Cross-border school rush stokes Hong Kong-China tensions
By Alice Woodhouse and Yimou Lee
HONG KONG (Reuters) - One recent winter dawn, more than 100 mainland Chinese parents started lining up outside a primary school in Hong Kong, to try to clinch Grade One places for their children.
They were among 700 parents competing for 550 school spots in an area near the border with the mainland that has become a magnet for people in Shenzhen and nearby cities who want their Hong Kong-born children educated in the Asian financial hub.
"It was totally unexpected. We had to start another queue," said the school's principal, Siu May-cheuk. "Parents are just afraid that the school will be filled with mainland children."
The allure is a better, more liberal education and international opportunities in Hong Kong. Every day, around 20,000 students are shuttled across the border from the mainland, dressed in neat Hong Kong school uniforms and lugging their bags on trains and chartered buses.
Since the former British colony returned to Chinese rule in 1997, both sides have integrated more closely, with a flood of Chinese visitors bringing economic benefits to Hong Kong.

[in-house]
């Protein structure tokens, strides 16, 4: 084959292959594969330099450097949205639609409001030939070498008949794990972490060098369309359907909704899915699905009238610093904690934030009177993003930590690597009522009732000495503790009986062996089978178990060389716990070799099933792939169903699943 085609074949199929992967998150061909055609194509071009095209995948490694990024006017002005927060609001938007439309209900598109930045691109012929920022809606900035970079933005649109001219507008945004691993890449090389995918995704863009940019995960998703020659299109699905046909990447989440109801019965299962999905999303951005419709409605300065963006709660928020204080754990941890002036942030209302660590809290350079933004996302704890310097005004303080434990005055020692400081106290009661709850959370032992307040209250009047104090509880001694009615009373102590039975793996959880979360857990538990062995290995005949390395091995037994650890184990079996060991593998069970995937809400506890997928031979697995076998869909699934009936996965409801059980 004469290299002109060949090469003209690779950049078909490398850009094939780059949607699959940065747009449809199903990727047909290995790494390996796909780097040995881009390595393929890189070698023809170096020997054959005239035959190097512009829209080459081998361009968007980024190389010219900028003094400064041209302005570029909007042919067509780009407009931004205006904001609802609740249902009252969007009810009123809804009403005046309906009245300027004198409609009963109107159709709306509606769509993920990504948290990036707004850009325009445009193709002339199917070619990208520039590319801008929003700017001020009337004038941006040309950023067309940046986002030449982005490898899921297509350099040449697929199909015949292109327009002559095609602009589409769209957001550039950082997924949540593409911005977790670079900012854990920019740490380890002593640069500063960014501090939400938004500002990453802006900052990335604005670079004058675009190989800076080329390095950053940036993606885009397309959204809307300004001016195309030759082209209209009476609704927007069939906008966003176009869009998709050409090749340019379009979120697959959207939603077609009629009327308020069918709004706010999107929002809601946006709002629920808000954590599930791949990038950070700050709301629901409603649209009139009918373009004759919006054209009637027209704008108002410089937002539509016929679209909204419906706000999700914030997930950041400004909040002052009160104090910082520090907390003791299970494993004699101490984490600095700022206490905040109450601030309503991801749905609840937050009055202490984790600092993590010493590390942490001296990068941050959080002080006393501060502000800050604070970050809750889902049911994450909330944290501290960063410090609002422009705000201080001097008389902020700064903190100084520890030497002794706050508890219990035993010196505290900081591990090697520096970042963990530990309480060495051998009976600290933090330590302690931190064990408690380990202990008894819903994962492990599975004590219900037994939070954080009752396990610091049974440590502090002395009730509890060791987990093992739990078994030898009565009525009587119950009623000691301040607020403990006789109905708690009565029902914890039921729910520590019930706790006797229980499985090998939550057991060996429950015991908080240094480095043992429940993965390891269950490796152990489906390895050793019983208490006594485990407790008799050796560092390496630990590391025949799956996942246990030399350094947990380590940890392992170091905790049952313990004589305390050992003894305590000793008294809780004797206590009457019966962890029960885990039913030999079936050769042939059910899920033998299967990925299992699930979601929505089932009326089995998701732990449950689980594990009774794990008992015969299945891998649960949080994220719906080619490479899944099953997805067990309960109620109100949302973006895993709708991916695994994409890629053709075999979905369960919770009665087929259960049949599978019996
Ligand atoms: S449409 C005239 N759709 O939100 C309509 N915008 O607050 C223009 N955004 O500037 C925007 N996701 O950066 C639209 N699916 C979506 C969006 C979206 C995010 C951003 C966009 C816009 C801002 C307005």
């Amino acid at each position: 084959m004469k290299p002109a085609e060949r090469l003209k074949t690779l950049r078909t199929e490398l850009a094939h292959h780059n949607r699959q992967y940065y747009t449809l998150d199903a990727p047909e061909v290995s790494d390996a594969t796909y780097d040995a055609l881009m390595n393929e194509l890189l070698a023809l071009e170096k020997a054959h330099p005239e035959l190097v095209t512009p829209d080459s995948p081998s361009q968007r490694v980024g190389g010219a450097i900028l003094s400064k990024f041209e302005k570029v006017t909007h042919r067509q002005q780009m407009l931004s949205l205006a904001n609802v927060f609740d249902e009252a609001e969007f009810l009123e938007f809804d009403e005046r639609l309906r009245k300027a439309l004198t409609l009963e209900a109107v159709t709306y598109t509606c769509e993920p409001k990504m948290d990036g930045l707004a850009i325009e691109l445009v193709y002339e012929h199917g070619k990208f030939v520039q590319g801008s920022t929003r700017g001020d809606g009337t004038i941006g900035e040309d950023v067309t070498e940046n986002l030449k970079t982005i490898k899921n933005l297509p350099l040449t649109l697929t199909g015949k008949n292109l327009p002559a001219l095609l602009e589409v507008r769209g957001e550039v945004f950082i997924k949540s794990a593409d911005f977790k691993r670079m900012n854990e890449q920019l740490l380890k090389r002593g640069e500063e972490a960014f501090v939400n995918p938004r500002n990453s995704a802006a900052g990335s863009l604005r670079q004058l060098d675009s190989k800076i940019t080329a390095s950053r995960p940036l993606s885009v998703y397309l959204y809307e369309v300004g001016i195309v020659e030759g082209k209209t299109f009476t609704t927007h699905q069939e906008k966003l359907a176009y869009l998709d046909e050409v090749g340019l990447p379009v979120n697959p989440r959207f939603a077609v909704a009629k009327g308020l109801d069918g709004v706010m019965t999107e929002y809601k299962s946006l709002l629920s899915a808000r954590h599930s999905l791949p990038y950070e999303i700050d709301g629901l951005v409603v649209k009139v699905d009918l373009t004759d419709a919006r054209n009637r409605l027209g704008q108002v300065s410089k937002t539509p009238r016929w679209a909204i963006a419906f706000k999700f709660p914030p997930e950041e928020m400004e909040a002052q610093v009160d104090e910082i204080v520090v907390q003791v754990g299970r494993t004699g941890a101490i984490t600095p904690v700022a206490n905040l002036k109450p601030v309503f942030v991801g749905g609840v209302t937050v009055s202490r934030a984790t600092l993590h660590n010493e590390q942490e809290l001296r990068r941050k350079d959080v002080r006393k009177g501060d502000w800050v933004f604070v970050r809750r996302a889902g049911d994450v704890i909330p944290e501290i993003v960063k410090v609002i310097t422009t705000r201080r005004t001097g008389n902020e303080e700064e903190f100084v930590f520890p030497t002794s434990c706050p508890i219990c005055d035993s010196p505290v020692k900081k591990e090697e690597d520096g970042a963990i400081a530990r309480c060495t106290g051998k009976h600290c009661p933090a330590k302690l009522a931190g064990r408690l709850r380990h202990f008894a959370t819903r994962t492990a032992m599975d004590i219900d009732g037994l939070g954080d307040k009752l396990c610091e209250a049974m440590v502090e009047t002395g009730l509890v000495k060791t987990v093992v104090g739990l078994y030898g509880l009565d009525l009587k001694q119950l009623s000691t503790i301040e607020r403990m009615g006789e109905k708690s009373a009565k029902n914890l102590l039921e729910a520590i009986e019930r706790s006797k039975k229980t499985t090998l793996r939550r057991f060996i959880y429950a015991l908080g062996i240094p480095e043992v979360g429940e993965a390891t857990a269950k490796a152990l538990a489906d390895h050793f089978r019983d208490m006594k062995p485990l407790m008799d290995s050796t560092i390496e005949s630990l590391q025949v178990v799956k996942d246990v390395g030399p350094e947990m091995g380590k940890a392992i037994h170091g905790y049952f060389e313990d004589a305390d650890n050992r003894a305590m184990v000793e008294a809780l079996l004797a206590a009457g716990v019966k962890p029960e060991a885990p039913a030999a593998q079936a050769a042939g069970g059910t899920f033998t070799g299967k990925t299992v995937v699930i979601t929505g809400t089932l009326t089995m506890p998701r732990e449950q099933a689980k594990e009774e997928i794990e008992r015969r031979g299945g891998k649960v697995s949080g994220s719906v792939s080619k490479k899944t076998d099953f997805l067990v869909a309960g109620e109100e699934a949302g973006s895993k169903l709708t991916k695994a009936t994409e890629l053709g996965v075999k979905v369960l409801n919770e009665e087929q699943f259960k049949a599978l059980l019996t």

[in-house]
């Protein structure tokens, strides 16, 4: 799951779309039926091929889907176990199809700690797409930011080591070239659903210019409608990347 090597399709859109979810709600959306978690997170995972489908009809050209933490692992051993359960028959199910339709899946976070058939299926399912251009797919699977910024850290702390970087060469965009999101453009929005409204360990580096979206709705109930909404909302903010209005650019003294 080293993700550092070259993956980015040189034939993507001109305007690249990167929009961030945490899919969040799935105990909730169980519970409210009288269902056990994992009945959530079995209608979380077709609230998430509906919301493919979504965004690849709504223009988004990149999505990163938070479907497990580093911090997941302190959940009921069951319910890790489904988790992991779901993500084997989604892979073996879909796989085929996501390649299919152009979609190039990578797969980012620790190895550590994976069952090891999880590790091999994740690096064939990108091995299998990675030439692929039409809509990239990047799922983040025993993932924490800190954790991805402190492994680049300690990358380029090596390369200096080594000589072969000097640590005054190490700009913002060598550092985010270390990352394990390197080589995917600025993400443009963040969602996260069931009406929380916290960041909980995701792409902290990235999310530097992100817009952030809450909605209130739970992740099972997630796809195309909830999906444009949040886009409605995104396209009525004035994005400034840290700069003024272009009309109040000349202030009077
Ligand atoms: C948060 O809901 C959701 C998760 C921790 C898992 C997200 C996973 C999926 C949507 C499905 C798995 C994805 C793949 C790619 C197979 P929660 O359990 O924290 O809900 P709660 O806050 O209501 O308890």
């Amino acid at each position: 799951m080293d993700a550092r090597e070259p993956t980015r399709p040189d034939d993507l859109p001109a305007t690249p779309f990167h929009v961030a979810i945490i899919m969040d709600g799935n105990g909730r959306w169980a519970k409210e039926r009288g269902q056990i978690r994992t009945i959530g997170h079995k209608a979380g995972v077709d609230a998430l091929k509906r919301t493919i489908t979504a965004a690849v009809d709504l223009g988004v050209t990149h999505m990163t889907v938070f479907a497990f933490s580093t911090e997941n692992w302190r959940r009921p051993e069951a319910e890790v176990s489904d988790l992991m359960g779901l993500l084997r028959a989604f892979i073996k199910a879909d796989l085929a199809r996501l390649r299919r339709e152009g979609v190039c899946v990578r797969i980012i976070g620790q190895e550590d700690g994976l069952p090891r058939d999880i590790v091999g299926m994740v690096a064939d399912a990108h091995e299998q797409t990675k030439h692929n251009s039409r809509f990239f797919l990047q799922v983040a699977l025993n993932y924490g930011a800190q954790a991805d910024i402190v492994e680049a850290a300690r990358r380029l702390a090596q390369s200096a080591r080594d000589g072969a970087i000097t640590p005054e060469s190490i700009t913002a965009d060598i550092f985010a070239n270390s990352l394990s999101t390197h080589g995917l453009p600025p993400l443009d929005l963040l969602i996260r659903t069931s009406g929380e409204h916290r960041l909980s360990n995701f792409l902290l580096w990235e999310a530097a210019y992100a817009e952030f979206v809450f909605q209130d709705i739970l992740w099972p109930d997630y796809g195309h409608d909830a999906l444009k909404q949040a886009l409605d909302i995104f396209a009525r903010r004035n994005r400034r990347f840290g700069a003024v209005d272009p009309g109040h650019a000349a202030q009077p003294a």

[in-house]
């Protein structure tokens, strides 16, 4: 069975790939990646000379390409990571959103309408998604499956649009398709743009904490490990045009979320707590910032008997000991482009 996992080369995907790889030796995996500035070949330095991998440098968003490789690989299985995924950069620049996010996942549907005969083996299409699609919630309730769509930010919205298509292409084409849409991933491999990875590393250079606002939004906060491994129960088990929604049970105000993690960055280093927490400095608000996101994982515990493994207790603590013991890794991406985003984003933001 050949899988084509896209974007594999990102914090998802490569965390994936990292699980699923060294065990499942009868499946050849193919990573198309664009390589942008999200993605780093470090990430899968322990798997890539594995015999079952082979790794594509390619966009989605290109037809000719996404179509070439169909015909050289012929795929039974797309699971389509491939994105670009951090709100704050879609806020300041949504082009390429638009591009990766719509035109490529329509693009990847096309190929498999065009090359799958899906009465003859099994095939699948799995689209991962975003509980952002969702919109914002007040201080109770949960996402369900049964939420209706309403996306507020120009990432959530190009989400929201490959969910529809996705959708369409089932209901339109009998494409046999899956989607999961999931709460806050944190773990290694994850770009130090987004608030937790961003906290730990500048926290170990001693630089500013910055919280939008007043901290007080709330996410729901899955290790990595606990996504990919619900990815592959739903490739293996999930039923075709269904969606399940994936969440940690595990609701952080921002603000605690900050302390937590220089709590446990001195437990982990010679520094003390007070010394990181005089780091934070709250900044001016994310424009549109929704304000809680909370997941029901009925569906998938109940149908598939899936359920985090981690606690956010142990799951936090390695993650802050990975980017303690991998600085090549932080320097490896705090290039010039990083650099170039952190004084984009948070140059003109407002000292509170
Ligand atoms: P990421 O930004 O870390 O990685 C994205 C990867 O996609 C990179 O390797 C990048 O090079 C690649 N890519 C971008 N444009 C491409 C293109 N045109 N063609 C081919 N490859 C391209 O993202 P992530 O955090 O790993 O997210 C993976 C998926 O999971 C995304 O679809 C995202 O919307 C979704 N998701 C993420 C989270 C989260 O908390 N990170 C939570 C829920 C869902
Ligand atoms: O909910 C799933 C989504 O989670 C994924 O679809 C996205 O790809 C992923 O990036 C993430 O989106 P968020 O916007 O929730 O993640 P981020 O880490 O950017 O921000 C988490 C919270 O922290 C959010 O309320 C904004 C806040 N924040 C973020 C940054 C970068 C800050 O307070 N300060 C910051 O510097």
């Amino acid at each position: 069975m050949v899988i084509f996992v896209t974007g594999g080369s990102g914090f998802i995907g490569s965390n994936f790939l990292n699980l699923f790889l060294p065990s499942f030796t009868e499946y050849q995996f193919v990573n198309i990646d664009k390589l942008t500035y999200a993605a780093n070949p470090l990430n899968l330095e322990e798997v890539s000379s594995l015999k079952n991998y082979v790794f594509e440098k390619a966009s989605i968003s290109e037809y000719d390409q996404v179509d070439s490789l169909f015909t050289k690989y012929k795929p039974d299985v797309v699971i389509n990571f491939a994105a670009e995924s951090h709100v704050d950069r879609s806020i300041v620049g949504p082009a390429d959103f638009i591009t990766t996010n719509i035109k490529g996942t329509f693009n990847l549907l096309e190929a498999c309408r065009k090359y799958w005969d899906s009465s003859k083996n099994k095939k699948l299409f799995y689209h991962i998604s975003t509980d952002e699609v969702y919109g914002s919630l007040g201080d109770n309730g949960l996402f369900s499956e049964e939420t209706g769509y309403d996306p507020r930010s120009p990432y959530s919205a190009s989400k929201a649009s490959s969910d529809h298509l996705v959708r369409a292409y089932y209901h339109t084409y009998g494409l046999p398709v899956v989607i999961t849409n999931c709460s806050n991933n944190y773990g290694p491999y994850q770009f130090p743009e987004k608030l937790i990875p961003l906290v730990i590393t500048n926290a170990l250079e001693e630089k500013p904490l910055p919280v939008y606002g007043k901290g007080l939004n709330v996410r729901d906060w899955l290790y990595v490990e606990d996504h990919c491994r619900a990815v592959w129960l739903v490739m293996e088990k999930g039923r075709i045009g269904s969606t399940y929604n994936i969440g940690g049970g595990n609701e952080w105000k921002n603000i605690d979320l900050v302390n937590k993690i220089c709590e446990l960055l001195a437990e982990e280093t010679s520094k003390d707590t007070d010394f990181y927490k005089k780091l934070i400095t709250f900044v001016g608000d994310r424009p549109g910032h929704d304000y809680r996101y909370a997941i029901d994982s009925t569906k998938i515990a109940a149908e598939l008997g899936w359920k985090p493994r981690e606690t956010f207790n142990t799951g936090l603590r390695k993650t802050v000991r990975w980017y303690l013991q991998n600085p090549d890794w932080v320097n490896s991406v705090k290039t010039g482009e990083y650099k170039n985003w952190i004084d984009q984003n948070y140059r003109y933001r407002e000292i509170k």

But the influx has also caused resentment and strains in the city of 7 million people, from crowded maternity wards to soaring apartment prices, besides the scramble for schools.
Roughly a quarter of births in Hong Kong between 2002 and 2012 - or more than 200,000 babies - were to couples who both came from mainland China.
Birth in Hong Kong secured residency for the children and accompanying benefits, including free education. Some mothers chose to give birth in Hong Kong to avoid fines for breaching China's one-child policy. Continued...